Reedy Creek’s control of its own zoning and building codes is the most important advantage Disney has among tourist destinations in Central Florida.
Take Universal Studios Florida, for example. Planning for USF began in the early 1980s, but it wasn’t until around 1986 that the plans for the park were officially announced. In what must have been a remarkable coincidence, Disney announced plans for their own movie-themed park in 1987.
But despite Universal having a sizable head start on Disney, Disney-MGM Studios (now Disney’s Hollywood Studios) opened first in 1989. Universal Studios Florida didn’t open its doors until 1990.
It’s possible, of course, that Disney’s plans proceeded more quickly than Universal’s due to better internal management. But it’s also quite plausible—even likely—that Disney was able to push through its development at a much faster speed that its competitors due to its special legal status.
In other words, by picking and choosing who gets a special district and who doesn’t, the legislature is in the business of picking winners and losers in the theme park business. Viewed this way, removing Disney’s special status constitutes nothing more than ending a longstanding policy of using the coercive power of the state to hurt Disney’s competitors. Disney, of course, is fine with this arrangement and would surely lobby—and likely already has lobbied—to prevent any of its competitors from enjoying similar advantages.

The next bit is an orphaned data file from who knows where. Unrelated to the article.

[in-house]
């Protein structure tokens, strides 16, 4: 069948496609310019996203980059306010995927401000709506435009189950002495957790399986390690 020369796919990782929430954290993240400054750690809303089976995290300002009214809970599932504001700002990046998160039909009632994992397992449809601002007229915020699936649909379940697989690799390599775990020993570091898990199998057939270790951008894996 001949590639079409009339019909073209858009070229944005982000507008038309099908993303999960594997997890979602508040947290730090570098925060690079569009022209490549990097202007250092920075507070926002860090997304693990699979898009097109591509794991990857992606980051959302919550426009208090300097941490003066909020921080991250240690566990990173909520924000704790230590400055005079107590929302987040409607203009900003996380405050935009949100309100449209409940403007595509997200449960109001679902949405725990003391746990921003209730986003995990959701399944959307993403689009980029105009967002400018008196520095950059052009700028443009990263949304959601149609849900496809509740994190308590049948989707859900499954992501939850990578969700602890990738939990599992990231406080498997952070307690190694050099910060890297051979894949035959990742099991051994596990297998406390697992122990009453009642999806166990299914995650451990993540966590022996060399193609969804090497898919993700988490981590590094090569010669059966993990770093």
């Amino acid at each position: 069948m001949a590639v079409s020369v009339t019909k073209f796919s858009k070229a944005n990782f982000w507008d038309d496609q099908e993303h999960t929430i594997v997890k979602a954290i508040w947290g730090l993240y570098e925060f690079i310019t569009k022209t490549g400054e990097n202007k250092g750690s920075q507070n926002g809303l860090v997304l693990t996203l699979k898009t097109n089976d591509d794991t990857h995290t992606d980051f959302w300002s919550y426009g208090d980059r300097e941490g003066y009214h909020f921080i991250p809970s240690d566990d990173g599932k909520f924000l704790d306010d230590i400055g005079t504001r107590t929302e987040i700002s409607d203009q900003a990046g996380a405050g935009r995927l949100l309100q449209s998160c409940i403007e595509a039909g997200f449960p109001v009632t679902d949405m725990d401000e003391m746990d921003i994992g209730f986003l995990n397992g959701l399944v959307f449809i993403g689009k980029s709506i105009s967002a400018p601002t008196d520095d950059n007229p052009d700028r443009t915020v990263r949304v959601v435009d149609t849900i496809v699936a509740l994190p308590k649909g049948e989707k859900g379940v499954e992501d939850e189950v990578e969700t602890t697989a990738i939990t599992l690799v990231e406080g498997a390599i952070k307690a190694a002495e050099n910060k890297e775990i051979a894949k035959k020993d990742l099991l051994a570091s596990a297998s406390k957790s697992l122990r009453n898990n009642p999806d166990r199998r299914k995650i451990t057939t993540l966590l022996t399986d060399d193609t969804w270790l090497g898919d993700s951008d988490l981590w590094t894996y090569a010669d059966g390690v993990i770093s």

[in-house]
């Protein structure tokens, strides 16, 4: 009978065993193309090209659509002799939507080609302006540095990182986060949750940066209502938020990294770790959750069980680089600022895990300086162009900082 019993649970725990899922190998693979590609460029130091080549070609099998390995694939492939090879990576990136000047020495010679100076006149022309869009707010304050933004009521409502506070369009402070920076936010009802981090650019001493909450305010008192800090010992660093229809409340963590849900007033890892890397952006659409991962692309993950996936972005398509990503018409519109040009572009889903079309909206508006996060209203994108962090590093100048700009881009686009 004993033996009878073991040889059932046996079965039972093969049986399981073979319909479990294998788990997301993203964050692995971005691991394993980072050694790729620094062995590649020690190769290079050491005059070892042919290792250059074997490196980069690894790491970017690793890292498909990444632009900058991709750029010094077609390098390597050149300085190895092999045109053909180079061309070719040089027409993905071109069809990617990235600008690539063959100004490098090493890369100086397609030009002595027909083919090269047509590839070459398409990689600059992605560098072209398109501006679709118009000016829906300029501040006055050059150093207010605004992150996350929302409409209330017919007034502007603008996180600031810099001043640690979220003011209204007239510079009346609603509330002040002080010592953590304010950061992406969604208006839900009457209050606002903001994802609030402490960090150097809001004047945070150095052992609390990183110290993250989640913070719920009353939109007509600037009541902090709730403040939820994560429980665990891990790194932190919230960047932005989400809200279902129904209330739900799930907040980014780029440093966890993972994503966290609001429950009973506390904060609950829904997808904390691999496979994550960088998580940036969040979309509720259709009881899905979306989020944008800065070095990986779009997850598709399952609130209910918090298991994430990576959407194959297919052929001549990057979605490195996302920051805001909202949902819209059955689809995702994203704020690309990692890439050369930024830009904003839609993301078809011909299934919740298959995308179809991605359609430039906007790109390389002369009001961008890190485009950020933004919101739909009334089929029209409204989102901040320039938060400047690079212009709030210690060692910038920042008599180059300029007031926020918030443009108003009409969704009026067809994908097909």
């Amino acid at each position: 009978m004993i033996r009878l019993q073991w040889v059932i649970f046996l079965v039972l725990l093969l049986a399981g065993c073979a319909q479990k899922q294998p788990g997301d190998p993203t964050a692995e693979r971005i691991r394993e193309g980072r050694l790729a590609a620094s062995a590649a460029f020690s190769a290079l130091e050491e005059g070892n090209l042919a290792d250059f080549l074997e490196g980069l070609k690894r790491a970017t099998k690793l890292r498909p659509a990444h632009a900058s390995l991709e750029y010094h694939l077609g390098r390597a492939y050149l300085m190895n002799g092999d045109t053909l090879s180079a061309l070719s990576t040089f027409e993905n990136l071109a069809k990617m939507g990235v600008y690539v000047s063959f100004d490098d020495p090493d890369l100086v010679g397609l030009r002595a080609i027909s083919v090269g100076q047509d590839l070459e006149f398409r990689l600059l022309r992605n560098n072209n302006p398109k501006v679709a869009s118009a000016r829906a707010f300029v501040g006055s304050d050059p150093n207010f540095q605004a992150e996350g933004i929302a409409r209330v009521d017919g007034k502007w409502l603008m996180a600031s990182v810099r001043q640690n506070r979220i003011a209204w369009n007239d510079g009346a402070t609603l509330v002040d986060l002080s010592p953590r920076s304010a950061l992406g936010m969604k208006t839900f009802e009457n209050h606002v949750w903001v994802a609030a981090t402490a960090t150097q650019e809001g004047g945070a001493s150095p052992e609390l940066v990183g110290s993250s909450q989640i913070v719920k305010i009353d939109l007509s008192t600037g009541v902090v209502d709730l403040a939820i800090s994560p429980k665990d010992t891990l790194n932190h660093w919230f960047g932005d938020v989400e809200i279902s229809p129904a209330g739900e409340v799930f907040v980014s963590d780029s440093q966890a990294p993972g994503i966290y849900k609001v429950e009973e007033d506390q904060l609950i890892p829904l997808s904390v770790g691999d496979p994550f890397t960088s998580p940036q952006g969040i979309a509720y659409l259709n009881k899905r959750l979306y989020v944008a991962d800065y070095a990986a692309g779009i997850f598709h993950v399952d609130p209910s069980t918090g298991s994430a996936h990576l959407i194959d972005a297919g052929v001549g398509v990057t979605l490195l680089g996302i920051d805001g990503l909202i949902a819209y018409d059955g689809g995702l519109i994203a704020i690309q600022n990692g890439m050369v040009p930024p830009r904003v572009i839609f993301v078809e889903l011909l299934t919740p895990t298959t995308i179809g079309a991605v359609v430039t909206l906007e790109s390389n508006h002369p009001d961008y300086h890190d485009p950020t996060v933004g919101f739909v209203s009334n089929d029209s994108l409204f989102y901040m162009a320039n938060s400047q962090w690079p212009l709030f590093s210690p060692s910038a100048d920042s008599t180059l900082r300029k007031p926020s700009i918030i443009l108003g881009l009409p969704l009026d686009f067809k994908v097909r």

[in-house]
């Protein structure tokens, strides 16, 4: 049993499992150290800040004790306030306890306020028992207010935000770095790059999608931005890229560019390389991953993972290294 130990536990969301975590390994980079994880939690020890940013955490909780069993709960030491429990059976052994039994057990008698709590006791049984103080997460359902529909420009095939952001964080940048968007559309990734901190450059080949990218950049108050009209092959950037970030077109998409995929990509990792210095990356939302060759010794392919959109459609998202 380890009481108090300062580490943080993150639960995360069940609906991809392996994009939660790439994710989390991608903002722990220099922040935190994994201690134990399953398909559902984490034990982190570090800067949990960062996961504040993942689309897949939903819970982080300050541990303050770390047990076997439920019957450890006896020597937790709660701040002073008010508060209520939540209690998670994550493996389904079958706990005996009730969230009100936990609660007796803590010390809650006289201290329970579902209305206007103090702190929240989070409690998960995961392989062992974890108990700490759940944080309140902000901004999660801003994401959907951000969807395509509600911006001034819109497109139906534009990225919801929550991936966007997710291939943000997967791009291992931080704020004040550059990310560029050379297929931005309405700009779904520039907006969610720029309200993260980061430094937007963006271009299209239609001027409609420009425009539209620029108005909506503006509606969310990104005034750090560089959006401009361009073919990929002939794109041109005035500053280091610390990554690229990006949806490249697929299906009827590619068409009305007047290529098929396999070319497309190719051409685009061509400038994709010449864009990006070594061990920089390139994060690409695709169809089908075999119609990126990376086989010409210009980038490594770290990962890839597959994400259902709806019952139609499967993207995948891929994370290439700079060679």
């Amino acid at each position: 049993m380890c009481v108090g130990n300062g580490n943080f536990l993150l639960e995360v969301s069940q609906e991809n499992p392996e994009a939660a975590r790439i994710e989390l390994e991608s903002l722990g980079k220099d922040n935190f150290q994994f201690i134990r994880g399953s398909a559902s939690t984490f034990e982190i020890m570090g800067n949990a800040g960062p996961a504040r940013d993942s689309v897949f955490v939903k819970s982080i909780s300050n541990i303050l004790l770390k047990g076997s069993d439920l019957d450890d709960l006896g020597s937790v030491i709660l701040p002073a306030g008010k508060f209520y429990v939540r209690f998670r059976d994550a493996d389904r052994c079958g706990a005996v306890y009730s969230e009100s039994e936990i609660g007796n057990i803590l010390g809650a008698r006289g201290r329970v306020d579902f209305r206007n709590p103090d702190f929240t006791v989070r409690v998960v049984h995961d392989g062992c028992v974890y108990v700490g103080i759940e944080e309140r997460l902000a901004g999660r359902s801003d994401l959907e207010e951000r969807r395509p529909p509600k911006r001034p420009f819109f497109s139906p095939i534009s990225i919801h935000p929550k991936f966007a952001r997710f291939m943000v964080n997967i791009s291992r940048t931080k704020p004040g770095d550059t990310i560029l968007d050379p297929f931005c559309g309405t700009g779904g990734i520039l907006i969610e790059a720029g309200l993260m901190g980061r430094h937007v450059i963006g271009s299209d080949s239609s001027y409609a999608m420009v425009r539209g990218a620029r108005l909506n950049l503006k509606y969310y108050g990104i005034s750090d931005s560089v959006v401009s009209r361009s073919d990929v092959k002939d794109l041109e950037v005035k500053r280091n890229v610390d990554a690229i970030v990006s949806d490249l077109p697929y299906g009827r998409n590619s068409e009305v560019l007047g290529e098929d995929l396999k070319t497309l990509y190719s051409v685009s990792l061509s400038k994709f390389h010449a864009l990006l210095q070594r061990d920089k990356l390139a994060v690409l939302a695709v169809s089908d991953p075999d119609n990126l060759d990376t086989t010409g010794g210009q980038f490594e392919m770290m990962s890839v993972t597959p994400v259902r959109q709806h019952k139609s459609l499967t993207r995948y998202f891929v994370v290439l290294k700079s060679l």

In other words, Disney’s special deal acts as a tax on everyone else in the form of enhancing Disney’s monopoly power and preventing consumers from realizing the benefits of competition. It’s all just the usual sort of corporate welfare scheme we’ve long seen in the form of “economic development” policies favored by governments for decades. These policies favor certain large, powerful businesses, but won’t extend the same favors to smaller businesses and competitors. Then, the corporate shills and their friends in the legislature or city council take credit for “jobs created” as if the economy would not have grown were the laws not written to favor a select few. These deals use phrases like “low taxes” and “free markets” but really have nothing to do with laissez faire or free markets. They’re about sweetheart deals for the politically well-connected.